Why Addictions Are So Powerful

Canadian physician Gabor Maté spoke about The Power of Addiction and The Addiction to Power at TedXRio+20 in Brazil. During his 20 minute talk, he painted a compelling picture of why addictions are so powerful in order to help both the addict and the people around them better understand what the addiction is and how to get better.

You can watch his talk here.

Understanding what is right about addiction.

When people are addicted, whether to drugs and alcohol, shopping, gambling, working too much, power, etc… they are seeking a relief to pain by filling an emptiness with external sources.

But in order to better understand addiction, Dr. Maté points out that we should be looking at what is right with addiction instead of what is wrong. In other words, what is it about the addiction that makes the addict feel a relief from pain, or a sense of control?

Which leads us to then ask, “Not why the addiction, but why the pain?” What is missing from the addict’s life and what happened to them to cause this fear of living they often express?

To do that, Dr. Maté suggests that we shouldn’t be focusing on addiction being a genetic issue, but finding out what happened in the addicts life to cause them to reach for an external source.

“The human brain itself develops an interaction with the environment,” says Dr. Maté. “It’s not just the genetic programming, the kind of environment that a child has will actually shape the development of the brain.”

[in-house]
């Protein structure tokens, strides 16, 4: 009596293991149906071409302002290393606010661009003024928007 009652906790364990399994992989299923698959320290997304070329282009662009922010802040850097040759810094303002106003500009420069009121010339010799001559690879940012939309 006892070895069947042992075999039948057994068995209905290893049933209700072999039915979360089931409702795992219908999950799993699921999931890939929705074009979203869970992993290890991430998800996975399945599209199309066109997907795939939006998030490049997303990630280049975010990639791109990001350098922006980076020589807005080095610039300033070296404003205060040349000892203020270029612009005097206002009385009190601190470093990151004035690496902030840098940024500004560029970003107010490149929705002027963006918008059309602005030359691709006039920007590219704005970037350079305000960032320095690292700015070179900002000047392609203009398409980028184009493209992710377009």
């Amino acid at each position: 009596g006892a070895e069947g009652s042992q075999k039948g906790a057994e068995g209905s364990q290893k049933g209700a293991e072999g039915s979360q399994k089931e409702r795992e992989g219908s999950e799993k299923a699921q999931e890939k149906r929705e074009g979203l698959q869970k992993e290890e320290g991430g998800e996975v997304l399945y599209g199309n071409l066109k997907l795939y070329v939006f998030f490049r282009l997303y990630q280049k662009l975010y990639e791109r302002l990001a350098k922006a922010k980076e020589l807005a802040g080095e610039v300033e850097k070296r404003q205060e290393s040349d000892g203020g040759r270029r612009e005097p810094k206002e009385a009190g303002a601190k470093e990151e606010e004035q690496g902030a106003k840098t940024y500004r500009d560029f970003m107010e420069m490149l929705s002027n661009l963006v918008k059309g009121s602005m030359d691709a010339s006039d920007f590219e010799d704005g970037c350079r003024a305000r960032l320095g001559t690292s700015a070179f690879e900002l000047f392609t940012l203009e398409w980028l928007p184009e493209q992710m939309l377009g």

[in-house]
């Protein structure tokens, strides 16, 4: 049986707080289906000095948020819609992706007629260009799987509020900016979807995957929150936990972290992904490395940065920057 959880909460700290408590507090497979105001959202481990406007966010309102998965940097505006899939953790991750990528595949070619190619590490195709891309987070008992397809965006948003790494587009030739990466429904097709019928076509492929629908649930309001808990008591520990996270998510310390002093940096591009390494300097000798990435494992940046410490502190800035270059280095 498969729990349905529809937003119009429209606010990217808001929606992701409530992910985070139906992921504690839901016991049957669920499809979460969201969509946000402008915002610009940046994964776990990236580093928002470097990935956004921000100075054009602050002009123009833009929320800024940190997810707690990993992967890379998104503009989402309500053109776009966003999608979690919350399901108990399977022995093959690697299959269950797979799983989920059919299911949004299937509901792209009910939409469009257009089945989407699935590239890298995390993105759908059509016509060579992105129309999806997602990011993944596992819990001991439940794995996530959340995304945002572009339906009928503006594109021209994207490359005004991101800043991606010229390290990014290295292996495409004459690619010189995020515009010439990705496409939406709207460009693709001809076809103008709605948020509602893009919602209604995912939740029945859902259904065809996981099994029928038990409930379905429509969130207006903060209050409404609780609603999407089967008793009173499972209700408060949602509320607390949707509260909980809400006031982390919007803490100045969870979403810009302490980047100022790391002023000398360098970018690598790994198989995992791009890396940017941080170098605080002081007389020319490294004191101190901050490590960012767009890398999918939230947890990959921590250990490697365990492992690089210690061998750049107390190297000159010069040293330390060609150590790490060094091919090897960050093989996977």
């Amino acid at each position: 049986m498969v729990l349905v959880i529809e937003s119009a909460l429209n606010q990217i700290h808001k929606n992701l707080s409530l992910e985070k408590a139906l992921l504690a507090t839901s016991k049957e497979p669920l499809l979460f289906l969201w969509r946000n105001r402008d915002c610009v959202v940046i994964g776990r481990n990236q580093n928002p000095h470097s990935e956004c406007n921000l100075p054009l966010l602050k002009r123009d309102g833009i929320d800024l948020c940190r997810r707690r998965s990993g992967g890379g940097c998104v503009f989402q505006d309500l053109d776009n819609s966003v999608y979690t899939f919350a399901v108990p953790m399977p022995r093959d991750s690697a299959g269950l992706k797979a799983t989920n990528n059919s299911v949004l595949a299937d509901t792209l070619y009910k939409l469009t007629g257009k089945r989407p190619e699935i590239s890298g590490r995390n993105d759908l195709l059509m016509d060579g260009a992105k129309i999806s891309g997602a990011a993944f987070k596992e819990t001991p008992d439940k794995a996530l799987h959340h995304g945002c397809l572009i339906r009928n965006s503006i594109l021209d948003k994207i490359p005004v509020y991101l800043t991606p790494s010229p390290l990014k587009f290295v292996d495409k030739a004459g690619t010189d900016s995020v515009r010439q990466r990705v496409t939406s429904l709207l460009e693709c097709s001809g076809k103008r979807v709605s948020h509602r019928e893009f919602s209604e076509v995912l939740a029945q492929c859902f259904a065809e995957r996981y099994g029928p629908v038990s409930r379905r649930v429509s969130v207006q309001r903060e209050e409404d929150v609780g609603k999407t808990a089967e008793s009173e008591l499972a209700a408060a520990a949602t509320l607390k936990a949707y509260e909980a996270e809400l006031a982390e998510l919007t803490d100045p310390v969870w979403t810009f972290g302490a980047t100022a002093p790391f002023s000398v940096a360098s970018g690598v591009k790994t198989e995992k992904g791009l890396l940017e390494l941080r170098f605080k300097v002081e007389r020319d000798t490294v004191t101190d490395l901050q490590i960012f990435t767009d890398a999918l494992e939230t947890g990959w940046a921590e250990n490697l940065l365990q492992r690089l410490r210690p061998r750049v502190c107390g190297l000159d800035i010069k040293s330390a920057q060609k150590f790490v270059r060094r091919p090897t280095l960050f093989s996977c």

Abuse is at the core of addiction.

The root cause of addiction is not having the ability to naturally create dopamine and endorphins.

When people are abused as children, those circuits don’t develop. Without the biological ability to produce dopamine, they have no motivation or incentive. And without natural endorphins, they cannot experience love and connection unless provided by outside sources to fill the emptiness, to try and feel “normal.”

“When you don’t have love and connection in your life when you are very, very young, those connections and circuits don’t develop properly,” explains Dr. Mate. “Under conditions of abuse, those important brain circuits just don’t develop properly and their brains are more susceptible when they do drugs.”

Trauma is generational.

The word “abuse” doesn’t just refer to physical or emotional abuse inflicted on others, but also the trauma and the suffering we unconsciously pass on from one generation to the next. Perhaps that is where the idea of addiction and genetics comes from.

This is not to lay blame at anyone else’s doorstep, but in order to recover, to heal, we must first understand and address the root of the childhood trauma and pain. Only then can we move on to learn how to become our own nurturing parent, to be kind to ourselves, to find the light within, to no longer fear life, and to stop the cycle.

What to do if you’re an addict (or think you might be)

Seeking sobriety is a life-long journey in understanding ourselves and the addiction behavior. That’s why I believe that it is important to treat the addiction and the mental issues or trauma that either trigger the addiction or manifest after-the-fact. This approach is known as Co-occurring Treatment.

If you think you may need help or know someone who does, the time to act is now. It can mean the difference between life and death.


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